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House offers up new twist on Vermont Yankee tax

MONTPELIER -- House members offered up a different proposed tax Tuesday to pay for an energy-efficiency program -- one that still focuses on Vermont Yankee but in a way that proponents say should defuse complaints about an earlier Senate plan to tax some of the nuclear power plant's profits. The new plan nonetheless drew fire from the plant's owner, Entergy Corp., and the Douglas administration. The proposal would tax Entergy at just over one-half cent per kilowatt hour on the amount of power it generates at the Vernon plant. That would amount to about $25 million a year, a hefty increase from the $4.5 million Entergy now pays.......Wind developers don't like the rate of just over one-half cent per kilowatt hour proposed by the House, saying it is high enough to discourage developers from coming to Vermont. Andrew Perchlik of Renewable Energy Vermont Inc. said three-tenths of a cent is more fair.

MONTPELIER -- House members offered up a different proposed tax Tuesday to pay for an energy-efficiency program -- one that still focuses on Vermont Yankee but in a way that proponents say should defuse complaints about an earlier Senate plan to tax some of the nuclear power plant's profits.

The new plan nonetheless drew fire from the plant's owner, Entergy Corp., and the Douglas administration.

The proposal would tax Entergy at just over one-half cent per kilowatt hour on the amount of power it generates at the Vernon plant. That would amount to about $25 million a year, a hefty increase from the $4.5 million Entergy now pays.

It's also significantly more than the $37 million over six years that the Senate's proposed tax on Vermont Yankee's profits would have generated, though House members said the per-kilowatt rate is likely to be lowered.

The idea, said Rep. Shap Smith, D-Morristown, is to tax the nuclear power plant at the same rate the state plans to tax wind projects.

"The reason we did this is because we heard Entergy was being treated differently," Smith said.

Entergy spokesman Brian Cosgrove said Entergy is still being singled out, just by a... more [truncated due to possible copyright]  

MONTPELIER -- House members offered up a different proposed tax Tuesday to pay for an energy-efficiency program -- one that still focuses on Vermont Yankee but in a way that proponents say should defuse complaints about an earlier Senate plan to tax some of the nuclear power plant's profits.

The new plan nonetheless drew fire from the plant's owner, Entergy Corp., and the Douglas administration.

The proposal would tax Entergy at just over one-half cent per kilowatt hour on the amount of power it generates at the Vernon plant. That would amount to about $25 million a year, a hefty increase from the $4.5 million Entergy now pays.

It's also significantly more than the $37 million over six years that the Senate's proposed tax on Vermont Yankee's profits would have generated, though House members said the per-kilowatt rate is likely to be lowered.

The idea, said Rep. Shap Smith, D-Morristown, is to tax the nuclear power plant at the same rate the state plans to tax wind projects.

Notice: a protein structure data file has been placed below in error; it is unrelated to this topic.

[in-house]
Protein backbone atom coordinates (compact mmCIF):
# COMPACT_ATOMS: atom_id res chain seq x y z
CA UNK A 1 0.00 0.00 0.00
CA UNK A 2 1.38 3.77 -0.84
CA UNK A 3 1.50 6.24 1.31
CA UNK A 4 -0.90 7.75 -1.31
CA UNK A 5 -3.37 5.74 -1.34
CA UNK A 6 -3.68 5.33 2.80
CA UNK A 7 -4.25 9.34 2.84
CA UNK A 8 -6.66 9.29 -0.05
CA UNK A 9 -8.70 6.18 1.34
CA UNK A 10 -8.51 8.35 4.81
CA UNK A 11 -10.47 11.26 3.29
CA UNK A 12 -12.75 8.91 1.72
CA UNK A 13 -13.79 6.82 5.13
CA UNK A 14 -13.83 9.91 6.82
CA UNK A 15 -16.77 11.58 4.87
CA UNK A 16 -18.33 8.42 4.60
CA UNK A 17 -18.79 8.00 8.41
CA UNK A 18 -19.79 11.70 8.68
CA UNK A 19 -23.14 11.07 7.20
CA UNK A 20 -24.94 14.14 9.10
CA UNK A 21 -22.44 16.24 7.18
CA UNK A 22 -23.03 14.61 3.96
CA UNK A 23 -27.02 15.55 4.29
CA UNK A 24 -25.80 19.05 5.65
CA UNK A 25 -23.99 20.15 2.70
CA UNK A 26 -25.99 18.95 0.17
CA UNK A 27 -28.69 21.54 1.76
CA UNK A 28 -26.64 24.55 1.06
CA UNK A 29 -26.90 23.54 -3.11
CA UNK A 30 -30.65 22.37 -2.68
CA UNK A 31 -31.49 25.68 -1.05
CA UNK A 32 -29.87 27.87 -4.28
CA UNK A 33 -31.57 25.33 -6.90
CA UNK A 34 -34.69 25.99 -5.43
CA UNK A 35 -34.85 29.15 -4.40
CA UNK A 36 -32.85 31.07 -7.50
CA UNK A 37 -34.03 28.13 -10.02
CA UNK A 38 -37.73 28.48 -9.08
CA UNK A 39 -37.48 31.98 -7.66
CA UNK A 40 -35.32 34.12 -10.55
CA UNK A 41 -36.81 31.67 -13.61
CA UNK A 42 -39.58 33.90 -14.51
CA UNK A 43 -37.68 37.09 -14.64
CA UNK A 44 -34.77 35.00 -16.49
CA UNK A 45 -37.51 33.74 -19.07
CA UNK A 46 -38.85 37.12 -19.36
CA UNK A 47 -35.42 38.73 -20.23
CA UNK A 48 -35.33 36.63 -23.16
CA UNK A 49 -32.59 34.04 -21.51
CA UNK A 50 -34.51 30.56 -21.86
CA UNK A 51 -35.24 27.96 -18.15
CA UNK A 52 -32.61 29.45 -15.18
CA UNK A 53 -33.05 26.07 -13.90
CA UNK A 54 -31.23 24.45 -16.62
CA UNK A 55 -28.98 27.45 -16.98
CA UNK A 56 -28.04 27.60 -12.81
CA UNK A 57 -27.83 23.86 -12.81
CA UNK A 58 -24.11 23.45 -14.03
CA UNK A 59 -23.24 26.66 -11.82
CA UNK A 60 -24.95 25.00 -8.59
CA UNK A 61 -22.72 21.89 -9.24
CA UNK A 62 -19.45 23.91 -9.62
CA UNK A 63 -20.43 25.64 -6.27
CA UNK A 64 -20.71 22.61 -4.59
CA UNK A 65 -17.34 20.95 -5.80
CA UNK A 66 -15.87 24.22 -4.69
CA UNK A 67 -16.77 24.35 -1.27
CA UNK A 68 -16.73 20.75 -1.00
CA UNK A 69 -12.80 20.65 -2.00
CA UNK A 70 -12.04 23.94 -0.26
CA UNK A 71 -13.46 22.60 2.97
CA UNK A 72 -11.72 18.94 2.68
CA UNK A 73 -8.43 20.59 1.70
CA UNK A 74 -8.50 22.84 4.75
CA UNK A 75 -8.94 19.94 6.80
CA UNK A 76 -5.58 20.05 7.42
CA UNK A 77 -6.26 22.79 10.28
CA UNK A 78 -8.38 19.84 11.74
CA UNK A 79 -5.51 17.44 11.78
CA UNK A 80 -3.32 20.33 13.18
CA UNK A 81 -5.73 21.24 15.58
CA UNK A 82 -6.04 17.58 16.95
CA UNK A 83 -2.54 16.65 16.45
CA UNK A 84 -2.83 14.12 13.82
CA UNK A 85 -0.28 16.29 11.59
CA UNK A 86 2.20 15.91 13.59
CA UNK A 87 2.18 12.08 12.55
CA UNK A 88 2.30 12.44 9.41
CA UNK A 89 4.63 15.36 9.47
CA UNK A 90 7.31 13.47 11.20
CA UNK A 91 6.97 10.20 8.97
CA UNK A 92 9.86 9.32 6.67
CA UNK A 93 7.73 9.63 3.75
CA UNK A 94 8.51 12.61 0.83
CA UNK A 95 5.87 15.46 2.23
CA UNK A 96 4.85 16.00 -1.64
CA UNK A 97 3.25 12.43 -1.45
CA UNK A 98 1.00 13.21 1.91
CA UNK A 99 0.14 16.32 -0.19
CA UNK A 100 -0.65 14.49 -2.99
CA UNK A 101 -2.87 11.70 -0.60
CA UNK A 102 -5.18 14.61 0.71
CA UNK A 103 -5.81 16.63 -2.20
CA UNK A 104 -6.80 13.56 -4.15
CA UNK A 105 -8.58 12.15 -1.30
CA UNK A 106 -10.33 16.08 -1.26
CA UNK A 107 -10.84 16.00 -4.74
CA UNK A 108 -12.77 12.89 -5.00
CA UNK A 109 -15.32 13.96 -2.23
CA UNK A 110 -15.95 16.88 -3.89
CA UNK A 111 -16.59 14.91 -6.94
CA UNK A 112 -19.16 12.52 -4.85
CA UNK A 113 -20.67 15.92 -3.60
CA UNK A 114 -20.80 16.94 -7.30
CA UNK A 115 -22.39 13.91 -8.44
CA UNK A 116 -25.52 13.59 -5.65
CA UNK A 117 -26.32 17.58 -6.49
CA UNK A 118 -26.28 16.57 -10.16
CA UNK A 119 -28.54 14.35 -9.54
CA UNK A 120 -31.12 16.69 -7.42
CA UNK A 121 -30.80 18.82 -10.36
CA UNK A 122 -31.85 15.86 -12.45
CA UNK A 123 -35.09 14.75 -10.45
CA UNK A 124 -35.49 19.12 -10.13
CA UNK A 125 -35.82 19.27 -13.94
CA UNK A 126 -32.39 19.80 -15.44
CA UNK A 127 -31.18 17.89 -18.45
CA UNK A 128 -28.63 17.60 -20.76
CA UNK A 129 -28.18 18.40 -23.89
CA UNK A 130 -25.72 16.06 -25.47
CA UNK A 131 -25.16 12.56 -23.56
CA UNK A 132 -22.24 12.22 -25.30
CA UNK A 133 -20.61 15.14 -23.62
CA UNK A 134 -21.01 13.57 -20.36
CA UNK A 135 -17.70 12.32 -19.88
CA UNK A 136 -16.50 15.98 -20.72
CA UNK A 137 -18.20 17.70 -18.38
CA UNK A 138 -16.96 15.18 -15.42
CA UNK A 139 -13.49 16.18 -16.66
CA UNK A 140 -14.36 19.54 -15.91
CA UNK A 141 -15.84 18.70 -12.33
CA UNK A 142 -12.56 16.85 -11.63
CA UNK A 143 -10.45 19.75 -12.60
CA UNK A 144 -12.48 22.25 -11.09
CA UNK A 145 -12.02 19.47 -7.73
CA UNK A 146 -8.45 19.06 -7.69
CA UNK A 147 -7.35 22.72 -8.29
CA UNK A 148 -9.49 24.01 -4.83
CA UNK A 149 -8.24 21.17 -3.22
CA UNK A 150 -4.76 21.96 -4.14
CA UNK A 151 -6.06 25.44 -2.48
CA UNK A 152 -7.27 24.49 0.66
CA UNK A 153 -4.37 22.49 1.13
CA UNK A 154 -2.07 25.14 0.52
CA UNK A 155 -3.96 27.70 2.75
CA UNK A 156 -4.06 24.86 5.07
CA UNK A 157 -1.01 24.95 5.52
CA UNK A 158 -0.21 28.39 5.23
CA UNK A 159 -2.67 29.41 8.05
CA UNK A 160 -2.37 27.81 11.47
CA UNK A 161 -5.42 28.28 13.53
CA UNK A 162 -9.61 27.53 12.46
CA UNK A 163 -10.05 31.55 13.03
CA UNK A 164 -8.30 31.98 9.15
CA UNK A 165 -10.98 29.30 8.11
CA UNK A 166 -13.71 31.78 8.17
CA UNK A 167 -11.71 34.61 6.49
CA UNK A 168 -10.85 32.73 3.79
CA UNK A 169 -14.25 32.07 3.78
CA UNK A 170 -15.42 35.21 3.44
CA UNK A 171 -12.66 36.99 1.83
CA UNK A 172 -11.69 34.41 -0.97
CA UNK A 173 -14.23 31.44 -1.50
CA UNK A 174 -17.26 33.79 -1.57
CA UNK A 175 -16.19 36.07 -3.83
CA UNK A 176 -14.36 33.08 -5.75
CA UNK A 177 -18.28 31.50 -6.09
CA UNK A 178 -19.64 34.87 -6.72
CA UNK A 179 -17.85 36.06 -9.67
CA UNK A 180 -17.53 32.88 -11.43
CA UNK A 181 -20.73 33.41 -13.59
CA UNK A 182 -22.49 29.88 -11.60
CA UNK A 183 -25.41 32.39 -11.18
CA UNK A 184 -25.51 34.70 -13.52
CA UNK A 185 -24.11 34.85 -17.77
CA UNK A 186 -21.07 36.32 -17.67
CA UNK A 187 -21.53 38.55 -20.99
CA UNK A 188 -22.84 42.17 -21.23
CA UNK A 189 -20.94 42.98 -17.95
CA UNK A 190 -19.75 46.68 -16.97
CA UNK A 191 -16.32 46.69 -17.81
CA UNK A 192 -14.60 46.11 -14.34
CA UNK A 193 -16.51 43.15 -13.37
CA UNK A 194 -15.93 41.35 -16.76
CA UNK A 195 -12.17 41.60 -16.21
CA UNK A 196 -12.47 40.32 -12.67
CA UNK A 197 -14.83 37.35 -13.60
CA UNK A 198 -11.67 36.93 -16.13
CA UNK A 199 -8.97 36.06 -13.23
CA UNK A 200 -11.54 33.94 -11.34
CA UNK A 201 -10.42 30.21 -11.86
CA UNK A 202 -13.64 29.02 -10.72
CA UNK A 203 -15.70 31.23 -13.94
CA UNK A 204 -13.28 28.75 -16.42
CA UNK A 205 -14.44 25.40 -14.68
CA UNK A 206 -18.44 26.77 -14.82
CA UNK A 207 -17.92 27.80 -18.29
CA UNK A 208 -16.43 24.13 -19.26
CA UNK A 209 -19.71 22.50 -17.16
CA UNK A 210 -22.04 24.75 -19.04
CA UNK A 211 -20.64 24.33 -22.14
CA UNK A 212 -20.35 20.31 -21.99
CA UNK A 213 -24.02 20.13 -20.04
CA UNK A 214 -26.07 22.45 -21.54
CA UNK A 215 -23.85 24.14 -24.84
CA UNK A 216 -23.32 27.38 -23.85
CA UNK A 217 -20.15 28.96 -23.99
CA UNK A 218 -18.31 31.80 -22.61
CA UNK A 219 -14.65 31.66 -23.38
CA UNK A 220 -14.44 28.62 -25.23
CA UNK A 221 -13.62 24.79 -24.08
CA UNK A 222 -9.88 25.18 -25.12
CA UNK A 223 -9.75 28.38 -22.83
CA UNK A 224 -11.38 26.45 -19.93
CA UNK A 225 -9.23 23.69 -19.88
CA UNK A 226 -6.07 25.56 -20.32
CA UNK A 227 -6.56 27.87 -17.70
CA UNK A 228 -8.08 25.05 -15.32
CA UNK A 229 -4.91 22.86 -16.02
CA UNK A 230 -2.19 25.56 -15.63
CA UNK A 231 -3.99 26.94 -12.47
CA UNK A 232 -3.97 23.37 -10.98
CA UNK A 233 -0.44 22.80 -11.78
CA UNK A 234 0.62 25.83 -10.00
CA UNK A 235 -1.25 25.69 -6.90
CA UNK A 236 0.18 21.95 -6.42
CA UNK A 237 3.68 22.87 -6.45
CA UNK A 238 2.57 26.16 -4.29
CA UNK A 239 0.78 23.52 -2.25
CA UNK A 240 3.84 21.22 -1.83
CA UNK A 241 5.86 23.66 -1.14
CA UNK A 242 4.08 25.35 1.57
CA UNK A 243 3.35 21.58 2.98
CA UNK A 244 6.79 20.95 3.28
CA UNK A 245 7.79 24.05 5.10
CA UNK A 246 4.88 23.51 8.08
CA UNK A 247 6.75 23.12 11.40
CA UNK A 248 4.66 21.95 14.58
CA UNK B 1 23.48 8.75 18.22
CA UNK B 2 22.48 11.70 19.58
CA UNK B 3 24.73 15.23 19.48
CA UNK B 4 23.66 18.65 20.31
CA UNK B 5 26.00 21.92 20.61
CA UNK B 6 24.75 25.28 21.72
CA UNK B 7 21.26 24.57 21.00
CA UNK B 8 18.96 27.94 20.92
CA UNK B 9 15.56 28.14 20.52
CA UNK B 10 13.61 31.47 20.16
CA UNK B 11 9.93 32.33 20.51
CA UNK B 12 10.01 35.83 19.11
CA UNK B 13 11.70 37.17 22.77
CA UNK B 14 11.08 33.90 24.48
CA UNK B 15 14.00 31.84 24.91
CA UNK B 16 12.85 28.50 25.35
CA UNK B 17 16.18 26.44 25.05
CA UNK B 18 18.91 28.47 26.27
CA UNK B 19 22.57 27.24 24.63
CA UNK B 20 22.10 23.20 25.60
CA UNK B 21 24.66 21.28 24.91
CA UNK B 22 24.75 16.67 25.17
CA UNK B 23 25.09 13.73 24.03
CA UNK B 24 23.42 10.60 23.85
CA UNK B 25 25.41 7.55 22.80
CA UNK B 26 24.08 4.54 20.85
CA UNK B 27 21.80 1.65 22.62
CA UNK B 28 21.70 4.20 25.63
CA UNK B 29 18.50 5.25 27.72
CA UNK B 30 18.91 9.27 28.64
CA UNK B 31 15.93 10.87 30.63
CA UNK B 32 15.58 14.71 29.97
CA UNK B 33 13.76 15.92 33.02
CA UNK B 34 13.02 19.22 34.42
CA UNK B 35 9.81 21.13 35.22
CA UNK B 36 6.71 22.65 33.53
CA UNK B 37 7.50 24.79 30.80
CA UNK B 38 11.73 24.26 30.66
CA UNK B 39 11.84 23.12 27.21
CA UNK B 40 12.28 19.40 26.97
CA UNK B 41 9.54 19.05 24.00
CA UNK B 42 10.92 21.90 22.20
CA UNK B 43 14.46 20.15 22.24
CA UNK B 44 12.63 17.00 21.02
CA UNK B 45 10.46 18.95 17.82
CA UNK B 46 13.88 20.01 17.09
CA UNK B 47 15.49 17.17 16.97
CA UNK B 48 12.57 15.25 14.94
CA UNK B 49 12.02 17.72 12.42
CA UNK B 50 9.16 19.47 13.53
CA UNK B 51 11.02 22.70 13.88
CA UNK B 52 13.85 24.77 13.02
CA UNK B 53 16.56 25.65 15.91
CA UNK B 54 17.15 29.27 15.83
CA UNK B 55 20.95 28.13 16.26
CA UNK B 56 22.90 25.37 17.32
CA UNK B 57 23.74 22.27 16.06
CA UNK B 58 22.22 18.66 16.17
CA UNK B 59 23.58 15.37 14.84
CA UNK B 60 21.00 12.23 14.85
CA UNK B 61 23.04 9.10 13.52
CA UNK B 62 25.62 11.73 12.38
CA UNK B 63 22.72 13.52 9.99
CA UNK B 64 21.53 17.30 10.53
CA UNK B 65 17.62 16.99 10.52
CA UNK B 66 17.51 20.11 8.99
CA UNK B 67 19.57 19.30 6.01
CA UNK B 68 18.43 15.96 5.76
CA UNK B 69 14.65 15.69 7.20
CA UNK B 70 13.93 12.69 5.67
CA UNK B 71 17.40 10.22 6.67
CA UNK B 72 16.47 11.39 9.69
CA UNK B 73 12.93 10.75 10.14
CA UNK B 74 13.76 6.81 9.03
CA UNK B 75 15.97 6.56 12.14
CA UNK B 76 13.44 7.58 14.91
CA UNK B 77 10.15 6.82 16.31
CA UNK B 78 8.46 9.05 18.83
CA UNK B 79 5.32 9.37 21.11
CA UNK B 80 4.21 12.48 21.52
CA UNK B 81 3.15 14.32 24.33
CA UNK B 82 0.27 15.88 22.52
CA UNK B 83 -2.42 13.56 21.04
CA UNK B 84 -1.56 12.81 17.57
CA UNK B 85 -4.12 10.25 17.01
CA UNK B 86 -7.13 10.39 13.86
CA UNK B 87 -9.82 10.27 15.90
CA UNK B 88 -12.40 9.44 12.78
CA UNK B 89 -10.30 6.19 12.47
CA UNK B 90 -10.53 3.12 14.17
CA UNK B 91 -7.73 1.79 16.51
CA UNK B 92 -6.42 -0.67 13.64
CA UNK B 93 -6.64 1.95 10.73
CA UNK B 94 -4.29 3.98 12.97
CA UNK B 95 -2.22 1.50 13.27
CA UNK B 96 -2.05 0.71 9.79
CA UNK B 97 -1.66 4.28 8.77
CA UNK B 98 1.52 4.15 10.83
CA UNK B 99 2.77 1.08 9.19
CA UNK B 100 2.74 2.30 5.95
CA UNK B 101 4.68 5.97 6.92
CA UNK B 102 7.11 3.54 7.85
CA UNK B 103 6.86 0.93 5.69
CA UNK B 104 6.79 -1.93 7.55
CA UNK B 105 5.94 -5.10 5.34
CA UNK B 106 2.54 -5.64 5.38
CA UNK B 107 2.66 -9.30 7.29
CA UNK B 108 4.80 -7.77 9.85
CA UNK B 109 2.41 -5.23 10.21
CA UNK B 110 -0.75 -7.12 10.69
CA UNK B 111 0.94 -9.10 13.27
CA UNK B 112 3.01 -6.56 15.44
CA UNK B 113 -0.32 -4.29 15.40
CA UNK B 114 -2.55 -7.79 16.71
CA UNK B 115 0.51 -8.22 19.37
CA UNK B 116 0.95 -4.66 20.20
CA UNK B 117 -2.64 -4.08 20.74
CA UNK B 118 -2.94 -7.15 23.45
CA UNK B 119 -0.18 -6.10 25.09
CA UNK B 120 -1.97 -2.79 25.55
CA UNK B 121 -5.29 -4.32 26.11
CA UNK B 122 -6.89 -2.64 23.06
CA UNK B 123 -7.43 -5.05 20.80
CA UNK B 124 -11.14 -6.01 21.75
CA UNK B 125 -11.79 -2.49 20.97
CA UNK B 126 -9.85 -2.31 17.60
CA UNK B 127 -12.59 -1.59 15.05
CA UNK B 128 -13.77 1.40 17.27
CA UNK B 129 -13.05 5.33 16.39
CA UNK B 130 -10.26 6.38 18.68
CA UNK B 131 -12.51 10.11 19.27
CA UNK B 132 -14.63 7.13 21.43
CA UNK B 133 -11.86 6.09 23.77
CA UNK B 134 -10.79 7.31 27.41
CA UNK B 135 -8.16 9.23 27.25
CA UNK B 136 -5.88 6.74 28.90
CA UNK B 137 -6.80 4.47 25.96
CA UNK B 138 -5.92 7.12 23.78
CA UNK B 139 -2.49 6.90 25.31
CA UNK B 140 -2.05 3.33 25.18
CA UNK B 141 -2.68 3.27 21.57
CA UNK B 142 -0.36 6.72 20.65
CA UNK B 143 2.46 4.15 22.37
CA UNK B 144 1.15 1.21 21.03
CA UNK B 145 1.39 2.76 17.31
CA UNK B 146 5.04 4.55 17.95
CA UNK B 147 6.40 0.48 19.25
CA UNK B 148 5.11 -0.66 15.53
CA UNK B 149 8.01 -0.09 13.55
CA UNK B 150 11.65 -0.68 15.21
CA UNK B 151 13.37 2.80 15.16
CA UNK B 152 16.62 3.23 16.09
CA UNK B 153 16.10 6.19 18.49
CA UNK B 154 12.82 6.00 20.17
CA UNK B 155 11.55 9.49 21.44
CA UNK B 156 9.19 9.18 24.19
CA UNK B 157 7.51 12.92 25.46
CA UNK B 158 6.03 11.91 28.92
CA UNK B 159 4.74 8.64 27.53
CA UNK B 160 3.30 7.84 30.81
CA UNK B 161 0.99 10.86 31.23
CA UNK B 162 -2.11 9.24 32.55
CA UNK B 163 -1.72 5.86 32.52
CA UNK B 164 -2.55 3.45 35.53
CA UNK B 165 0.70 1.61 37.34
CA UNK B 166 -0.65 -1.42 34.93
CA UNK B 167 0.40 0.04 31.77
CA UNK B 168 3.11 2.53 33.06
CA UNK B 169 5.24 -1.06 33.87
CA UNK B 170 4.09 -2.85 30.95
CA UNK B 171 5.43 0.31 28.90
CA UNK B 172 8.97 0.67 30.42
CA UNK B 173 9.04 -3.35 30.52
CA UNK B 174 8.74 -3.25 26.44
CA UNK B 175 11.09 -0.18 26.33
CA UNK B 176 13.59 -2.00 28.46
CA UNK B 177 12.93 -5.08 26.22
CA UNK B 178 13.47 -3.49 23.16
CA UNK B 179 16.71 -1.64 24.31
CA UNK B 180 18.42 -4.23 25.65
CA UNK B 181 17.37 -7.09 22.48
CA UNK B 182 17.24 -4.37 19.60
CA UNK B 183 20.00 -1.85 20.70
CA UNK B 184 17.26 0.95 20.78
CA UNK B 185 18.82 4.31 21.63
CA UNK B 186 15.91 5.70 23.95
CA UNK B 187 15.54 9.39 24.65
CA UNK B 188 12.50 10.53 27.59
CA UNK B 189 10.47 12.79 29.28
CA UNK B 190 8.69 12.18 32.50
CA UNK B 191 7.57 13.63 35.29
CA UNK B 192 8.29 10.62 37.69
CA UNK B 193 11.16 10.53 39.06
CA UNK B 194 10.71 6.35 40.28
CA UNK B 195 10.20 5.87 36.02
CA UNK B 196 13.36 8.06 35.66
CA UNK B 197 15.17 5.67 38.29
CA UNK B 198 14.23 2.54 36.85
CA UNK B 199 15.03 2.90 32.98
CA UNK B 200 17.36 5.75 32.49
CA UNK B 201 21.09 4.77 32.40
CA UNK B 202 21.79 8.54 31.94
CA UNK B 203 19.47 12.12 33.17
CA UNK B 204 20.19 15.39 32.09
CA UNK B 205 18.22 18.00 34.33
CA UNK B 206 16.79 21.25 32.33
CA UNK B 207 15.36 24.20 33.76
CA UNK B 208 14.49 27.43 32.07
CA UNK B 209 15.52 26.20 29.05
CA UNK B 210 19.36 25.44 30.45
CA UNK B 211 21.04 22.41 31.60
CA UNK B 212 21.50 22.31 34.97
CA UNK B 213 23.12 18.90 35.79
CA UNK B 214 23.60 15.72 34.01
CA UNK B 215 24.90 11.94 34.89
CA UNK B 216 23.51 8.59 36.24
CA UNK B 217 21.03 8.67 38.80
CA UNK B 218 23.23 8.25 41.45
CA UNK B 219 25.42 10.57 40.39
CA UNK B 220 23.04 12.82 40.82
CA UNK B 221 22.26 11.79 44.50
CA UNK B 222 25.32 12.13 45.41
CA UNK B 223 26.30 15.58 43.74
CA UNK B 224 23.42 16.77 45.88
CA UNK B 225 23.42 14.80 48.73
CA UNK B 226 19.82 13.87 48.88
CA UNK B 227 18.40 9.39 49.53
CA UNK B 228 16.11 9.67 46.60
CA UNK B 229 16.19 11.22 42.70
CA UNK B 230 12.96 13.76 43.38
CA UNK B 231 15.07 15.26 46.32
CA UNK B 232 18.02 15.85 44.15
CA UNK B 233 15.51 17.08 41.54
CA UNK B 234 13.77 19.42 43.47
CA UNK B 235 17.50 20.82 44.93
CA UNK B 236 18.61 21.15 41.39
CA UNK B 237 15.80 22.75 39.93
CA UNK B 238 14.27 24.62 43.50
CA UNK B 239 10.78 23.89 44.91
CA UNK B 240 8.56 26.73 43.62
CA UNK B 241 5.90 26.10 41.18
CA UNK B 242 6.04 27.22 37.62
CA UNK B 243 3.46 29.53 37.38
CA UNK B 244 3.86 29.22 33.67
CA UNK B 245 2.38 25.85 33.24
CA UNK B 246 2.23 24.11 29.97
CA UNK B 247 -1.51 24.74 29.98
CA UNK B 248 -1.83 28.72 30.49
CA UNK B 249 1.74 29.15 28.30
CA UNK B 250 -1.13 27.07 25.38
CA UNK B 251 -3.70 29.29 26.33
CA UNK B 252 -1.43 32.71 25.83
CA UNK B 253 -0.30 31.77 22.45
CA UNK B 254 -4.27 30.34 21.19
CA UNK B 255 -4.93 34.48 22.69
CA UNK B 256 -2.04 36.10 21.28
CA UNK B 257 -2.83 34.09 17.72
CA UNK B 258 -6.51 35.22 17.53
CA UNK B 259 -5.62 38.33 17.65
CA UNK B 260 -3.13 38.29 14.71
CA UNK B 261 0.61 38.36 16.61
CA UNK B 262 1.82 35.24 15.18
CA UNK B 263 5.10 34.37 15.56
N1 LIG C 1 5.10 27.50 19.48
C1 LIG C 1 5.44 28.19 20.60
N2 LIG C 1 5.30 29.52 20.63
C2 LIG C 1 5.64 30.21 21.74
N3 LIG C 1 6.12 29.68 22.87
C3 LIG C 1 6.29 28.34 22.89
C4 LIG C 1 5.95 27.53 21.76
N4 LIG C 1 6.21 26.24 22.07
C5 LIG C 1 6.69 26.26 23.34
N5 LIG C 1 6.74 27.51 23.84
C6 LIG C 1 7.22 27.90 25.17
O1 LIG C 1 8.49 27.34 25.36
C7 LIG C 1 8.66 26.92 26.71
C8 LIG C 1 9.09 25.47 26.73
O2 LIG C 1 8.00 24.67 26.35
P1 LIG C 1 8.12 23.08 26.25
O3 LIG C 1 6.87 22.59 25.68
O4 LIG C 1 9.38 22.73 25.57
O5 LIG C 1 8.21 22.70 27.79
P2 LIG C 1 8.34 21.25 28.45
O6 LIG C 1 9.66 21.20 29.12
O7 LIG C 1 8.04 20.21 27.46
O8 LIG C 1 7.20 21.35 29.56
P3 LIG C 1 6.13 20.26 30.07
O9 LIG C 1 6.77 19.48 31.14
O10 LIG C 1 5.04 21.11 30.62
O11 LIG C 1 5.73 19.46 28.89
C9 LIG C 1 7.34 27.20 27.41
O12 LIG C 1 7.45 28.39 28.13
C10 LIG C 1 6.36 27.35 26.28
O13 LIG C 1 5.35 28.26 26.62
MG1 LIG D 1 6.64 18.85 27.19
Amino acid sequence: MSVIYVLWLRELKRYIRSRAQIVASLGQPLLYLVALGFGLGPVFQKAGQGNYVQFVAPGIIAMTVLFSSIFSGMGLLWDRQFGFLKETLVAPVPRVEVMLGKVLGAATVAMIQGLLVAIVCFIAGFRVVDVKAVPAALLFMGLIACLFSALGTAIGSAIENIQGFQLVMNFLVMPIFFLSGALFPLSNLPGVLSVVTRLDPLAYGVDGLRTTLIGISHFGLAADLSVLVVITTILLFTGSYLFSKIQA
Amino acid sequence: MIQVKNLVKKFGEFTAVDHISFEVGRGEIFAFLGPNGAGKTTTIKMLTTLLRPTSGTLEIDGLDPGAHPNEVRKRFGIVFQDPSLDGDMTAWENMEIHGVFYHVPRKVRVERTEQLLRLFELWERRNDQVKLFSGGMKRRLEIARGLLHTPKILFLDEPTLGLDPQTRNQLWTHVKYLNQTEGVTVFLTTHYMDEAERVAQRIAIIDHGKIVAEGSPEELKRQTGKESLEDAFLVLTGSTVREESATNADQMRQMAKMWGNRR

"The reason we did this is because we heard Entergy was being treated differently," Smith said.

Entergy spokesman Brian Cosgrove said Entergy is still being singled out, just by a different means. "There seems to be no end to the way it's presented," Cosgrove said. "The one thing consistent is it's a tax increase."

Entergy reached a deal with the state in 2003 to tax the nuclear power plant based on its generation rather than property value because the state wanted tax stability as the plant's value decreased, Cosgrove said.

Rep. Tony Klein, D-East Montpelier, argued that Entergy can't expect that tax to stay the same forever as the plant's increased power generation and storage of high-level nuclear waste have increased its value. "That's like adding a three-car garage," he said. "Wouldn't you love to have somebody tell you in 2003 you're going to pay the same property tax from here to eternity."

The House plan would also tap $4.7 million that Efficiency Vermont is slated to receive in the next three years from a New England program designed to ensure future electric capacity.

The new proposal was made in a six-person conference committee between the House and Senate conferees. Senate conferees are expected to respond today.

"I'm not going to say no to it right now," said Sen. Richard McCormack, D-Windsor, although he indicated some discomfort with taxing wind and nuclear power. at the same rate. "I'm wondering why we would equate wind power, which is relatively benign, with nuclear, which is very dangerous."

The House proposal didn't win over the Douglas administration. "What's changed?" Public Service Commissioner David O'Brien said. "You're raising their tax in a very short period of time."

O'Brien noted that the tax is the third proposed means of paying for the energy-efficiency program. A tax on home heating oil was scrapped last month for lack of support in the Senate, then was replaced by the tax on Vermont Yankee profits. "The leadership seems to be desperately looking for an out," O'Brien said.

Wind developers don't like the rate of just over one-half cent per kilowatt hour proposed by the House, saying it is high enough to discourage developers from coming to Vermont. Andrew Perchlik of Renewable Energy Vermont Inc. said three-tenths of a cent is more fair.

That's the rate the Senate had set for taxing wind projects, and Klein said he's interested in lowering the rate the House set to meet it.

Contact Terri Hallenbeck at 229-4126 or thallenb@bfp.burlingtonfreepress.com



Source: http://www.burlingtonfreepr...

MAY 10 2007
https://www.windaction.org/posts/8779-house-offers-up-new-twist-on-vermont-yankee-tax
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